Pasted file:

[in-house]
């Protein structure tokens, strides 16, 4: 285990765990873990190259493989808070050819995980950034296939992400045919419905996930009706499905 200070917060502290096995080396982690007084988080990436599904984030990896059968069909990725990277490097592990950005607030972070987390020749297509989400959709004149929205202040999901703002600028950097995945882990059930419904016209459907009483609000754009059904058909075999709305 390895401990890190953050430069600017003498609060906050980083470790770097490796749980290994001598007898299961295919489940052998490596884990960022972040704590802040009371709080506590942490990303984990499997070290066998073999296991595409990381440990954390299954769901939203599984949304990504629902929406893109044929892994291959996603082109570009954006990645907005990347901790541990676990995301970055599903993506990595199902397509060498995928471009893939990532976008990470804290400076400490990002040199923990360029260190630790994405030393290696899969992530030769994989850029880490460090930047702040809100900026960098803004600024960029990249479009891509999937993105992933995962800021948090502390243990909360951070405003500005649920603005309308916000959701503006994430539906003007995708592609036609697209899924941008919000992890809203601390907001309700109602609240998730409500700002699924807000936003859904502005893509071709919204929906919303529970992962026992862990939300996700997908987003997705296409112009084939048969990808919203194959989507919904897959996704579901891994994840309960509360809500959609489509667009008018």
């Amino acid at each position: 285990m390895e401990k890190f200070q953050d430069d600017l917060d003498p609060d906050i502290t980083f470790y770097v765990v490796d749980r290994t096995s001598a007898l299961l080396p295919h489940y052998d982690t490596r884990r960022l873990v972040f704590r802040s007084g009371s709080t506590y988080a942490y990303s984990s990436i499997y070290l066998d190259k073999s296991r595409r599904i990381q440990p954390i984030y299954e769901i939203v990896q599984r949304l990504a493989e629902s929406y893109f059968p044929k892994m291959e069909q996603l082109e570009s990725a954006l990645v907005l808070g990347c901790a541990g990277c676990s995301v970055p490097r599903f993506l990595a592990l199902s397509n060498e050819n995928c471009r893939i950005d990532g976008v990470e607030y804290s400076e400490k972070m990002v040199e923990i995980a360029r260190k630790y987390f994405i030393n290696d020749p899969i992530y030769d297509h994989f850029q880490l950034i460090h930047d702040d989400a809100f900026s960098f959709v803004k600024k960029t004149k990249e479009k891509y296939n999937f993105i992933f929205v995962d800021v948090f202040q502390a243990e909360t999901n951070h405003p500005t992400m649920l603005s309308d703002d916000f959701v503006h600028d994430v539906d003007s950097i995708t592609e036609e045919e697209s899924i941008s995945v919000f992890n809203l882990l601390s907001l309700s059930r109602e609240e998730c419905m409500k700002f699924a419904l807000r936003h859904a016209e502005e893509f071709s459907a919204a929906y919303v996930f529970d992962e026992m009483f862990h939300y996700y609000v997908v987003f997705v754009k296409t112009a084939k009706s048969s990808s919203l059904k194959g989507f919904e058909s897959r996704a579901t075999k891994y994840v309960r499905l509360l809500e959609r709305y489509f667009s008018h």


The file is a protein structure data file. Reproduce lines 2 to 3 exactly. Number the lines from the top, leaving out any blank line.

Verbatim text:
């Protein structure tokens, strides 16, 4: 285990765990873990190259493989808070050819995980950034296939992400045919419905996930009706499905 200070917060502290096995080396982690007084988080990436599904984030990896059968069909990725990277490097592990950005607030972070987390020749297509989400959709004149929205202040999901703002600028950097995945882990059930419904016209459907009483609000754009059904058909075999709305 390895401990890190953050430069600017003498609060906050980083470790770097490796749980290994001598007898299961295919489940052998490596884990960022972040704590802040009371709080506590942490990303984990499997070290066998073999296991595409990381440990954390299954769901939203599984949304990504629902929406893109044929892994291959996603082109570009954006990645907005990347901790541990676990995301970055599903993506990595199902397509060498995928471009893939990532976008990470804290400076400490990002040199923990360029260190630790994405030393290696899969992530030769994989850029880490460090930047702040809100900026960098803004600024960029990249479009891509999937993105992933995962800021948090502390243990909360951070405003500005649920603005309308916000959701503006994430539906003007995708592609036609697209899924941008919000992890809203601390907001309700109602609240998730409500700002699924807000936003859904502005893509071709919204929906919303529970992962026992862990939300996700997908987003997705296409112009084939048969990808919203194959989507919904897959996704579901891994994840309960509360809500959609489509667009008018």
């Amino acid at each position: 285990m390895e401990k890190f200070q953050d430069d600017l917060d003498p609060d906050i502290t980083f470790y770097v765990v490796d749980r290994t096995s001598a007898l299961l080396p295919h489940y052998d982690t490596r884990r960022l873990v972040f704590r802040s007084g009371s709080t506590y988080a942490y990303s984990s990436i499997y070290l066998d190259k073999s296991r595409r599904i990381q440990p954390i984030y299954e769901i939203v990896q599984r949304l990504a493989e629902s929406y893109f059968p044929k892994m291959e069909q996603l082109e570009s990725a954006l990645v907005l808070g990347c901790a541990g990277c676990s995301v970055p490097r599903f993506l990595a592990l199902s397509n060498e050819n995928c471009r893939i950005d990532g976008v990470e607030y804290s400076e400490k972070m990002v040199e923990i995980a360029r260190k630790y987390f994405i030393n290696d020749p899969i992530y030769d297509h994989f850029q880490l950034i460090h930047d702040d989400a809100f900026s960098f959709v803004k600024k960029t004149k990249e479009k891509y296939n999937f993105i992933f929205v995962d800021v948090f202040q502390a243990e909360t999901n951070h405003p500005t992400m649920l603005s309308d703002d916000f959701v503006h600028d994430v539906d003007s950097i995708t592609e036609e045919e697209s899924i941008s995945v919000f992890n809203l882990l601390s907001l309700s059930r109602e609240e998730c419905m409500k700002f699924a419904l807000r936003h859904a016209e502005e893509f071709s459907a919204a929906y919303v996930f529970d992962e026992m009483f862990h939300y996700y609000v997908v987003f997705v754009k296409t112009a084939k009706s048969s990808s919203l059904k194959g989507f919904e058909s897959r996704a579901t075999k891994y994840v309960r499905l509360l809500e959609r709305y489509f667009s008018h």